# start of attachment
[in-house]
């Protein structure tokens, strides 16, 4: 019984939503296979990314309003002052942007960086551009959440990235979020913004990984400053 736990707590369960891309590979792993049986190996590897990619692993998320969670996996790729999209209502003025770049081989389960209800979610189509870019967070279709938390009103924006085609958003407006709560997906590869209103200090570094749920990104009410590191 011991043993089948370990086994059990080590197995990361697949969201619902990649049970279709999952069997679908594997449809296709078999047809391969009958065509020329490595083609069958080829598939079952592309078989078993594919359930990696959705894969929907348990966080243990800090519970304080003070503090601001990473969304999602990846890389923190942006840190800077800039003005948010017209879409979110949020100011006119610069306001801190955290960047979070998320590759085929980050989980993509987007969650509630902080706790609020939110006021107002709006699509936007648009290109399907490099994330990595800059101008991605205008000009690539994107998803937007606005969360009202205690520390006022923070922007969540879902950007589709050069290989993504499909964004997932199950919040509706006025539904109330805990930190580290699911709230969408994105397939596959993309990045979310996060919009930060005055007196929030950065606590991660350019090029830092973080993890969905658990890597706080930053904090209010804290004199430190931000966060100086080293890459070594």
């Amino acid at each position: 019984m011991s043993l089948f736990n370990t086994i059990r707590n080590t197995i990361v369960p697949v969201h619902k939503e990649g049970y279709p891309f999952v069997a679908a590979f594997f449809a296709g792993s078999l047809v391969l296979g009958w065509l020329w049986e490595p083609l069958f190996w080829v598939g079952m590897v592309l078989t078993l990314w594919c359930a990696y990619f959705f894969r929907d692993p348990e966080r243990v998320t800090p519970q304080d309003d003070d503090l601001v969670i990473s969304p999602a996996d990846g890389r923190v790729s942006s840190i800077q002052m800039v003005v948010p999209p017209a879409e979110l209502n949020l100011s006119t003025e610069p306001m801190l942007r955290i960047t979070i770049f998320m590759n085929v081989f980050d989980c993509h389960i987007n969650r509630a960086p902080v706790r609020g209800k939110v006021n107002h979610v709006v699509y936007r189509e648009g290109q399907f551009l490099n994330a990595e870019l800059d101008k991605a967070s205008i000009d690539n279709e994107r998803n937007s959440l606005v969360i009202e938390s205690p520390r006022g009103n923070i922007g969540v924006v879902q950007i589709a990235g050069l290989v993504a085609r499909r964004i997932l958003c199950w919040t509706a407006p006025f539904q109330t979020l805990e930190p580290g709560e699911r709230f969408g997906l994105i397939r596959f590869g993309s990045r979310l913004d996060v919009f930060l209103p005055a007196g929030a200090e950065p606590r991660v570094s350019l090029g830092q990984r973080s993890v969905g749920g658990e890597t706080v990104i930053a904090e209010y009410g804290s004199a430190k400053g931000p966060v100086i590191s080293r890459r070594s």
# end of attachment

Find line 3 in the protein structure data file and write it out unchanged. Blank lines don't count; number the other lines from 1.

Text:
């Amino acid at each position: 019984m011991s043993l089948f736990n370990t086994i059990r707590n080590t197995i990361v369960p697949v969201h619902k939503e990649g049970y279709p891309f999952v069997a679908a590979f594997f449809a296709g792993s078999l047809v391969l296979g009958w065509l020329w049986e490595p083609l069958f190996w080829v598939g079952m590897v592309l078989t078993l990314w594919c359930a990696y990619f959705f894969r929907d692993p348990e966080r243990v998320t800090p519970q304080d309003d003070d503090l601001v969670i990473s969304p999602a996996d990846g890389r923190v790729s942006s840190i800077q002052m800039v003005v948010p999209p017209a879409e979110l209502n949020l100011s006119t003025e610069p306001m801190l942007r955290i960047t979070i770049f998320m590759n085929v081989f980050d989980c993509h389960i987007n969650r509630a960086p902080v706790r609020g209800k939110v006021n107002h979610v709006v699509y936007r189509e648009g290109q399907f551009l490099n994330a990595e870019l800059d101008k991605a967070s205008i000009d690539n279709e994107r998803n937007s959440l606005v969360i009202e938390s205690p520390r006022g009103n923070i922007g969540v924006v879902q950007i589709a990235g050069l290989v993504a085609r499909r964004i997932l958003c199950w919040t509706a407006p006025f539904q109330t979020l805990e930190p580290g709560e699911r709230f969408g997906l994105i397939r596959f590869g993309s990045r979310l913004d996060v919009f930060l209103p005055a007196g929030a200090e950065p606590r991660v570094s350019l090029g830092q990984r973080s993890v969905g749920g658990e890597t706080v990104i930053a904090e209010y009410g804290s004199a430190k400053g931000p966060v100086i590191s080293r890459r070594s």